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West Brom balancing their yin and yang on the yoga mat

West Bromwich Albion | Published:

There’s a peaceful revolution quietly spreading through Albion’s training ground this season.

More and more players are starting their working days trying to balance their yin and the yang on the yoga mat with Tamworth teacher Lee Canterbury-Evans.

Last season, 47-year-old Lee would only get three of four players to each of his sessions – held every Tuesday and Thursday before training.

But word is spreading, the classes are growing, and a lot of the new faces are Albion’s summer signings.

“Last season, it would be Craig Dawson, Kane Wilson and Sam Field – and then Jonas Olsson and Claudio Yacob would pop in now and again,” explained Lee.

“But this season, as well as Craig and Sam, Matt Phillips has started coming after his hamstring problems, and we’ve got Gareth Barry, Jay Rodriguez, Jake Livermore and Grzegorz Krychowiak too.”

Lee was first invited to the training ground three years ago by director of performance Mark Gillett because Albion’s top doctor used to attend his yoga sessions in Tamworth and thought it would benefit the players.

Photo: Lucie Brady

It’s always been a voluntary session, but there’s one player in particular who is there week in, week out.

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“Craig Dawson has been doing it for about five years,” revealed Lee. “You can tell because he’s never had a strain, or a hamstring problem.

“It’s a preventative tool and because he got on top of it, it’s spread through the dressing room.”

Lee tailors the hour-long sessions to the demands of professional footballers, but he stays true to the core yoga belief in balance. He runs a yang session on Tuesday, followed by a yin session on Thursday.

“On Tuesday we do a bit of flowy, energetic routine to get everyone loosened up after the weekend,” he revealed. “They have a warm down on Monday and they’re back in training on Tuesday, so we try to get them more flexible and mobile.

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“Obviously the yoga concentrates on balance and focus. We try and stay focused on breathing, the mind and the body. We do sometimes turn the practice into meditation.

“It’s individual as well, everyone’s got different capabilities. But the new lads that have come in are at a very good standard.

“I was surprised how flexible they all were. None of the men that come to my normal classes are anywhere near as flexible as the players, which is amazing, considering the bulk of the lads, they’ve got some legs on them.

Photo: Lucie Brady

“On Thursday we do the yin yoga. We stay in poses a little bit longer, stretch out the connective tissues, the ligaments and the cartilage.

“It’s a much more mellow and slower class, but if you can stay in position for three minutes, you can get those muscles into a deep relax.

“It just kind of calms everything down before the weekend because you don’t want to go hell for leather before the game.”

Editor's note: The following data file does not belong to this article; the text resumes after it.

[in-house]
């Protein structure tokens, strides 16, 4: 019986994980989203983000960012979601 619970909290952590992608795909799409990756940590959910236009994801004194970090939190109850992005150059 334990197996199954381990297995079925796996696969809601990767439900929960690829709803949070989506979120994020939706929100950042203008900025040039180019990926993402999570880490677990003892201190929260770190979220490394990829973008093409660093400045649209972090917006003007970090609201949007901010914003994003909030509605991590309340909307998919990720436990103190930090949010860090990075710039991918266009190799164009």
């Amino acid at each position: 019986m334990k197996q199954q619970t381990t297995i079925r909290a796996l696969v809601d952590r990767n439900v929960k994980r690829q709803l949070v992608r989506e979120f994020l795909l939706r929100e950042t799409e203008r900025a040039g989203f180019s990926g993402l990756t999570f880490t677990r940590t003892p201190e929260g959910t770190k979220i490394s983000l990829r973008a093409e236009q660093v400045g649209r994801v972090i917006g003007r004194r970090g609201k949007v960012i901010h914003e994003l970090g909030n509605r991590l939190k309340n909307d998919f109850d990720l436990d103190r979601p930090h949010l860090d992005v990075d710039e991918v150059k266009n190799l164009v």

Lee, who lives in the village of Hopwaf between Lichfield and Tamworth, first tried yoga in an Indian ashram 15 years ago and immediately caught the bug.

“I had a bad back and the doctor said do pilates or yoga,” he said. “I felt the benefit of yoga straight away myself and once I started doing I just wanted to pass it on.”

A self-confessed puritan at the start of his teaching, Lee has worked with boxers and triathletes in the past, but he’s been forced to adapt his style to the demands of elite-level footballers.

“It’s more like yoga therapy than yoga classes,” he admits. “I won’t do the same class with the lads as I do with the public, I do what they require.

“They do a lot of their own core work so I don’t do much of that – and they’re pretty stable anyway – so it’s just getting them to be more flexible, give them that range of movement, balance and a range of focus.

“They’ve all got individual needs. Mind you, whenever I ask them where they’re feeling tight or where they need working, they all just say ‘everywhere’!”

Photo: Lucie Brady

And the yoga teacher, who moved to the West Midlands from Barry Island in Wales when he was 11, has been blown away by how professional the players are.

“They’re very respectful, very cordial and very professional,” he said. “They know how to react to people, always shake your hand when I come in and say thanks afterwards.

“It’s a really nice environment to work in to be honest for you. A lot of people talk about the money they’re on, but they’re just men doing their job, if we were in the same position as them we wouldn’t be turning it down. They’re nice respectful gentlemen, I’ve never come across any egos.”

Although the majority of sessions pass by peacefully, such is their nature, there was one particular occasion last season when a minor celebration broke out.

“Kane Wilson came to a class and said he’d never touched his toes before,” revealed Lee. “After one class we managed to do it. He was running around saying ‘Oh my God, I can do it, I can’t believe it!’ Most of them that try it seem to get on board.”

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